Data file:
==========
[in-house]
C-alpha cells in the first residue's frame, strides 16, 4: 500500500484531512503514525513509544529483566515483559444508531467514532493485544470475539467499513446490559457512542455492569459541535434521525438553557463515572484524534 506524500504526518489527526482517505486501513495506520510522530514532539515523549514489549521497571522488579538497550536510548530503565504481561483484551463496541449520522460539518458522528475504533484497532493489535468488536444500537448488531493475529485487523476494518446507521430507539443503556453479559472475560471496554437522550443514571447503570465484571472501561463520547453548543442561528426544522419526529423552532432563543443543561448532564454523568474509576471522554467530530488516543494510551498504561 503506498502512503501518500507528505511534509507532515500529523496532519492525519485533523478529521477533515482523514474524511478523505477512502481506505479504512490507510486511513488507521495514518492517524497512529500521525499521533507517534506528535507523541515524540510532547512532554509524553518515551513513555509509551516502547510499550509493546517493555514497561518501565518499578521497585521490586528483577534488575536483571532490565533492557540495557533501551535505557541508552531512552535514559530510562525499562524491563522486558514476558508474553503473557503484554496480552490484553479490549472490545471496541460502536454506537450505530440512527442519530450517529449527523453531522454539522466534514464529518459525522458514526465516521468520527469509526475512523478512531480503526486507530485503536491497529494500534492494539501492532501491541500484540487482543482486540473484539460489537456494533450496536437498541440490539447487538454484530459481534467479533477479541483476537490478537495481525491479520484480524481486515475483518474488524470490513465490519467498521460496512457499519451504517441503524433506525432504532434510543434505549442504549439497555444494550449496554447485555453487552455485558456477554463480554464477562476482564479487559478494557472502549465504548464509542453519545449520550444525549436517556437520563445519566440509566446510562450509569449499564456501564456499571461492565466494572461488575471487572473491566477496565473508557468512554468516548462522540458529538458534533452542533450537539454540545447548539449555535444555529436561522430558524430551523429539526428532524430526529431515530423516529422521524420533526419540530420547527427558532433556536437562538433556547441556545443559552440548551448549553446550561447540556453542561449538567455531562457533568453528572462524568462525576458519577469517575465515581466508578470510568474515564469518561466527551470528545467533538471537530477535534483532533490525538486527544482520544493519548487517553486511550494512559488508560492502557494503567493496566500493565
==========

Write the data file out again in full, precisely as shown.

[in-house]
C-alpha cells in the first residue's frame, strides 16, 4: 500500500484531512503514525513509544529483566515483559444508531467514532493485544470475539467499513446490559457512542455492569459541535434521525438553557463515572484524534 506524500504526518489527526482517505486501513495506520510522530514532539515523549514489549521497571522488579538497550536510548530503565504481561483484551463496541449520522460539518458522528475504533484497532493489535468488536444500537448488531493475529485487523476494518446507521430507539443503556453479559472475560471496554437522550443514571447503570465484571472501561463520547453548543442561528426544522419526529423552532432563543443543561448532564454523568474509576471522554467530530488516543494510551498504561 503506498502512503501518500507528505511534509507532515500529523496532519492525519485533523478529521477533515482523514474524511478523505477512502481506505479504512490507510486511513488507521495514518492517524497512529500521525499521533507517534506528535507523541515524540510532547512532554509524553518515551513513555509509551516502547510499550509493546517493555514497561518501565518499578521497585521490586528483577534488575536483571532490565533492557540495557533501551535505557541508552531512552535514559530510562525499562524491563522486558514476558508474553503473557503484554496480552490484553479490549472490545471496541460502536454506537450505530440512527442519530450517529449527523453531522454539522466534514464529518459525522458514526465516521468520527469509526475512523478512531480503526486507530485503536491497529494500534492494539501492532501491541500484540487482543482486540473484539460489537456494533450496536437498541440490539447487538454484530459481534467479533477479541483476537490478537495481525491479520484480524481486515475483518474488524470490513465490519467498521460496512457499519451504517441503524433506525432504532434510543434505549442504549439497555444494550449496554447485555453487552455485558456477554463480554464477562476482564479487559478494557472502549465504548464509542453519545449520550444525549436517556437520563445519566440509566446510562450509569449499564456501564456499571461492565466494572461488575471487572473491566477496565473508557468512554468516548462522540458529538458534533452542533450537539454540545447548539449555535444555529436561522430558524430551523429539526428532524430526529431515530423516529422521524420533526419540530420547527427558532433556536437562538433556547441556545443559552440548551448549553446550561447540556453542561449538567455531562457533568453528572462524568462525576458519577469517575465515581466508578470510568474515564469518561466527551470528545467533538471537530477535534483532533490525538486527544482520544493519548487517553486511550494512559488508560492502557494503567493496566500493565